Terence, played by DJ Qualls stunt double Dan Crisafulli, is a troubled man. He’s declared bankruptcy and exists with paranoid schizophrenia. Purchasing a car with a mysterious black credit card, Terence finds himself haunted by tall men in black suits.
Director: Jonathan Holbrook
Starring: Dan Crisafulli, Kay Whitney, Richard Garcia
Due to public demand Jonathan Holbrook remakes his 2004 low budget film for a contemporary audience. Public demand might not be the right words, ‘due to little to no demand except for the writer-director.’ There I think that fixed it.
There’s an apt adage for this film ‘nothing new under the sun.’ ‘Customer 152’ appears to have taken that truth and run with it. Despite very capable performances by all the leads and a few nice jump scares this amounts to a trite slog.
I didn’t watch the 2004 version of this movie, but viewing a 5 minute trailer on Youtube it’s apparent this is using the same script with different actors with an additional twenty minutes of padding onto an already overstuffed movie. That’s a run time of two hours and fourteen minutes much of which is stilted dialogue and depressing visual cues. Not to be hyperbolic but I could have had and raised a child until his college years in that amount of time. The same long still shots are repeated, and repeated again. Using the time tested formula of bashing the audience over the head with the ideas you want to convey.
The bleak settings include a factory staffed by the handicapped and mentally… insufficient? That’s not offensive, is it? They are chiefly manufacturing, it seems, awkward scenes of people counting packages and having lunch.
Terence’s house is the second location being the majority of the ‘action.’ This action includes but is not limited to opening mail, staring longingly into the middle distance, and the scorching sequence where Terence informs his friends, he’d like a PB and J.
There are long passages of dialogue hewn into the movie with the only merit being to fill time. During one of the lunch scenes a character talks about the secret society that runs the world, a Babylonian Brotherhood. I’m not sure what the payoff for this is, perhaps obfuscated by the third acts multiple interpretations.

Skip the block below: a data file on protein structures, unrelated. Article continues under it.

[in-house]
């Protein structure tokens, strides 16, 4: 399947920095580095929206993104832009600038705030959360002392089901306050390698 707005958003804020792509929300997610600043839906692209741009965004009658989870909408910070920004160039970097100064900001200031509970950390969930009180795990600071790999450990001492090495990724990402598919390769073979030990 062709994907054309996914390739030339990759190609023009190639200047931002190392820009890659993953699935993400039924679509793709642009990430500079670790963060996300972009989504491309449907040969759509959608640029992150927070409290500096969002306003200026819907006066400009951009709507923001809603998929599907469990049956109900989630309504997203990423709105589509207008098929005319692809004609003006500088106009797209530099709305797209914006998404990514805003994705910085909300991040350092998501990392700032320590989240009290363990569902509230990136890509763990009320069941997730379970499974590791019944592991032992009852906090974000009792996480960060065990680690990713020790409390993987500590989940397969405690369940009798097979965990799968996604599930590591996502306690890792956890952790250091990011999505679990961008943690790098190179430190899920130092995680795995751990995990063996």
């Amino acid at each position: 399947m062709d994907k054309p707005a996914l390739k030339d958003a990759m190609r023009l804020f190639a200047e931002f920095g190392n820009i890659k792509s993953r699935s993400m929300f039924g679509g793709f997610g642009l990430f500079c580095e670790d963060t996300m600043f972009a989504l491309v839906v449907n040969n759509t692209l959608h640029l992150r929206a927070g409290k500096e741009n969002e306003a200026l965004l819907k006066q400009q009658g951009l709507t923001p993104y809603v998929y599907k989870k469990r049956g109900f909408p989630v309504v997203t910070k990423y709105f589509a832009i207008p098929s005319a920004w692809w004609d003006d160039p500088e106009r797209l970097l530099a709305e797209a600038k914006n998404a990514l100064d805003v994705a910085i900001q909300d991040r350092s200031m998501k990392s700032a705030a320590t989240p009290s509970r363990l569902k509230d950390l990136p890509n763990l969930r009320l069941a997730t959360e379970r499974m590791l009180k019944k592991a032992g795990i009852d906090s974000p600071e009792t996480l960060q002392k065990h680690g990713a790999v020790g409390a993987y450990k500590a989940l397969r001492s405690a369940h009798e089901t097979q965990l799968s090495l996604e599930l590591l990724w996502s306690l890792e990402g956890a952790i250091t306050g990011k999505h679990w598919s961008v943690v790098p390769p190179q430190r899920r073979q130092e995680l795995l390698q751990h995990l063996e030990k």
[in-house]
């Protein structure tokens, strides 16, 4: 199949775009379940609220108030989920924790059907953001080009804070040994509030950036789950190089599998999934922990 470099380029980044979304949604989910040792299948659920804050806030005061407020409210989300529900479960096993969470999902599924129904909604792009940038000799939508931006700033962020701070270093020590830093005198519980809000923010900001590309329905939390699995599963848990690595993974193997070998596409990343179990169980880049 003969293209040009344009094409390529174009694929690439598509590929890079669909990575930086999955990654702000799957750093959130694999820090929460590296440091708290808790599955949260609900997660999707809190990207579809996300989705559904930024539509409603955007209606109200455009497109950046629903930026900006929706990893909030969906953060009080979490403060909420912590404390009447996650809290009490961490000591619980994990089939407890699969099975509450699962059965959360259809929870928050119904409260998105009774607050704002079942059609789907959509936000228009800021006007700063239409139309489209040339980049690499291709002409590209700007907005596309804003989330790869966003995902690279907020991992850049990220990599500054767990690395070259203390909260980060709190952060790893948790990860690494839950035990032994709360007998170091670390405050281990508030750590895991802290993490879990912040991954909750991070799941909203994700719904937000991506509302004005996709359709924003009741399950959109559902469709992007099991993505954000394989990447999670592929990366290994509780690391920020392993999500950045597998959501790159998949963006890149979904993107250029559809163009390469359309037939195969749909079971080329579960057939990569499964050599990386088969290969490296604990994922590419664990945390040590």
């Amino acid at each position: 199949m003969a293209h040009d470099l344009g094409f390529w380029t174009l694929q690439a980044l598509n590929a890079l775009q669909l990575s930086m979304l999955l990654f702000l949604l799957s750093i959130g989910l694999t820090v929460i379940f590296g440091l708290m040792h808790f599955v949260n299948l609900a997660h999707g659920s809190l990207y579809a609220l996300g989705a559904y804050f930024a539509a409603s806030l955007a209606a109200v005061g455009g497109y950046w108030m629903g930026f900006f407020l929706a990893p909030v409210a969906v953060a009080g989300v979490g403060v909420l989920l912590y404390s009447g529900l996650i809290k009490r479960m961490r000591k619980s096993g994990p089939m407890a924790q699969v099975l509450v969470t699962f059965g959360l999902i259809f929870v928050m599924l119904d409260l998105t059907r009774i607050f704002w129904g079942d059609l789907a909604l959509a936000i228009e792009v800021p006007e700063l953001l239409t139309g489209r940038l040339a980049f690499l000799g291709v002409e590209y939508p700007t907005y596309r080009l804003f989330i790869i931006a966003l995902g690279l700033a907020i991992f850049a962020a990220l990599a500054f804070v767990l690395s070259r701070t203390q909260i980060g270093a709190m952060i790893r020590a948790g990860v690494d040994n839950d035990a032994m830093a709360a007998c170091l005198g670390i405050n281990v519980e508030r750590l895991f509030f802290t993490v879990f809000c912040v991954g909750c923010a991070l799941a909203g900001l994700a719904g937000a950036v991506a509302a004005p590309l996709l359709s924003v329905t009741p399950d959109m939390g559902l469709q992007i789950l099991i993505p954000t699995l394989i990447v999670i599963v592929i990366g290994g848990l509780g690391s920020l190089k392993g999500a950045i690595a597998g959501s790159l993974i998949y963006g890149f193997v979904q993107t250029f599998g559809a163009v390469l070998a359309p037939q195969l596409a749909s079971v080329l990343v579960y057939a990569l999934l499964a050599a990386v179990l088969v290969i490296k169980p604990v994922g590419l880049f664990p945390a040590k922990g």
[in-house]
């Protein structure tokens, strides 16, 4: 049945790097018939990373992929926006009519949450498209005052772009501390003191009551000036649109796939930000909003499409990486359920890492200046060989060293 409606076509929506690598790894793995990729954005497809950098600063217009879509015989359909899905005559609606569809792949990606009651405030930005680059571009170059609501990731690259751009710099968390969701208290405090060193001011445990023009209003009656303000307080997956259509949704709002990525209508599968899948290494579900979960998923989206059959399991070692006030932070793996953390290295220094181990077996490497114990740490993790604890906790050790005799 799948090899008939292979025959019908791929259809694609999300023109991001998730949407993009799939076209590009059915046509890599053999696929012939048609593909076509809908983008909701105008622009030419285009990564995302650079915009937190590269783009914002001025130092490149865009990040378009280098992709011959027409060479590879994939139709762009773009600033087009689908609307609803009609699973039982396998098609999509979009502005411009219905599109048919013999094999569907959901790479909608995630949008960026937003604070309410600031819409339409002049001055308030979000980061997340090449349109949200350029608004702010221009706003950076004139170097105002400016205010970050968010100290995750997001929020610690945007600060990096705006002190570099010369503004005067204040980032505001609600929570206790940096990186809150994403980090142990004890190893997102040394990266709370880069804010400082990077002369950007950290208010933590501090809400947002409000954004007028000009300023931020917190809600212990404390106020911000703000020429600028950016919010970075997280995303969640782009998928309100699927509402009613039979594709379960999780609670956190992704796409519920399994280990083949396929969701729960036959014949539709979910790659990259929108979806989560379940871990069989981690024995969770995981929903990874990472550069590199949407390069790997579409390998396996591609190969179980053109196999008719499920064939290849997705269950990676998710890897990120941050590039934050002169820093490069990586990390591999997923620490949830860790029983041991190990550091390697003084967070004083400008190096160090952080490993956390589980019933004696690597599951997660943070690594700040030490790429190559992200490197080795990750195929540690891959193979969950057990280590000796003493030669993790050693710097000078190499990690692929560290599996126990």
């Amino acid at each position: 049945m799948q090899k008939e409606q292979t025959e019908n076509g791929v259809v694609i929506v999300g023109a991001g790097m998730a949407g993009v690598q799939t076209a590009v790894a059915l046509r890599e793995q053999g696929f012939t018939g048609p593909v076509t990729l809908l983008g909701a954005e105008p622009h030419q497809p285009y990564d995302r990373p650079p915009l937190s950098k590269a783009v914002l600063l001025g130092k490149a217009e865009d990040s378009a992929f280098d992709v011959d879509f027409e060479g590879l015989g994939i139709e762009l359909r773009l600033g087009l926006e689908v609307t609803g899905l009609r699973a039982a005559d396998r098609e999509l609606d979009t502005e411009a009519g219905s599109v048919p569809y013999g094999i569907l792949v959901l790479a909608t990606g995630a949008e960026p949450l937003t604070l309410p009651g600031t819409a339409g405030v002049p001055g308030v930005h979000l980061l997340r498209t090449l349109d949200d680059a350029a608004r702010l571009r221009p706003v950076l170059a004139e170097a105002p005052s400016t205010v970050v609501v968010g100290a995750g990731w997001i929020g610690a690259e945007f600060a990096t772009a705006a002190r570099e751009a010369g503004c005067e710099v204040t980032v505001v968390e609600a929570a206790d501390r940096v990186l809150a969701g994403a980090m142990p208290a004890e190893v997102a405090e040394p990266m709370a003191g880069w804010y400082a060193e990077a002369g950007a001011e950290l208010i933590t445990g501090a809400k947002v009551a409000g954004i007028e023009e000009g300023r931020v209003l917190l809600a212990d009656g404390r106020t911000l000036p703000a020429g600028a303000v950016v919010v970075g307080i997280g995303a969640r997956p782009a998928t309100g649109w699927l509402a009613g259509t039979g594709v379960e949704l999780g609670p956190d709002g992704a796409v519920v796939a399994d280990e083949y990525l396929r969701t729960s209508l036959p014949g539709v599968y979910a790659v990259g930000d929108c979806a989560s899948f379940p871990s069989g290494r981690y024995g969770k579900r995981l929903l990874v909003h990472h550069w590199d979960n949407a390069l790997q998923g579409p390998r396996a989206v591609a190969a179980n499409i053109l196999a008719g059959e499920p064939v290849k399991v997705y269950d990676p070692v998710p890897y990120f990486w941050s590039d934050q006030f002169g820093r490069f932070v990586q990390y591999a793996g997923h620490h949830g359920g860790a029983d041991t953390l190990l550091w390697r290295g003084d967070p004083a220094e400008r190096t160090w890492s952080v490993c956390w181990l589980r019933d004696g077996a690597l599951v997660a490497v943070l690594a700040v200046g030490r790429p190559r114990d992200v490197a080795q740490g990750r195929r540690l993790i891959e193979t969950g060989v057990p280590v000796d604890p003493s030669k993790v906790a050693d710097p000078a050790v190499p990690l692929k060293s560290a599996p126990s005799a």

The horror elements, the tall men, the calls from the credit card company are surprisingly effective. Well maybe not effective, but they’re presented with visual clarity the rest of the script lacks. There’s also an old woman with dirty hands that seems to be haunting Terence. If dirty hands are your big fear, this is going to be the most taught thriller experience of the year for you. Even the tall men could use a scrub under the nails.
Make-up and gore when it’s used (and it is sparse) look good considering the budget. The tall man in a black suit staring at you from outside the window has been done so many times it’s owed its own genre at this point. If ‘Customer 152’ hadn’t done it 30 times it would have been vastly more effective. Once the fifteenth time a double take is done by a character to find the man had vanished I was desperate for him to appear and take someone’s head off.
Contained within the film may be some high-minded commentary about the plight of Americans in debt. The mysterious voice of the credit card company even says he is a Republican. A choice I wish other horror movies would have made, I wonder if Freddy Krueger supported Reagan, or if the Gremlins voted independent. This too is lost in one of the films many third act reversals.
When the final curtain closes on ‘Customer 152’ you won’t remember the numerous moments where the movie could have ended, or the natural performances from actors who deserved better material. You won’t think of all the times someone stared at a painting or what you’d do if you received a mysterious credit card. You may think that every moment, every scare, and every idea contained within has been done before and done better.
The thing you’ll be left with is a distinct feeling that you’ve wasted over two hours of your life. Unless you want to watch something that will in no way grab your attention while you vacuum, this one can be missed.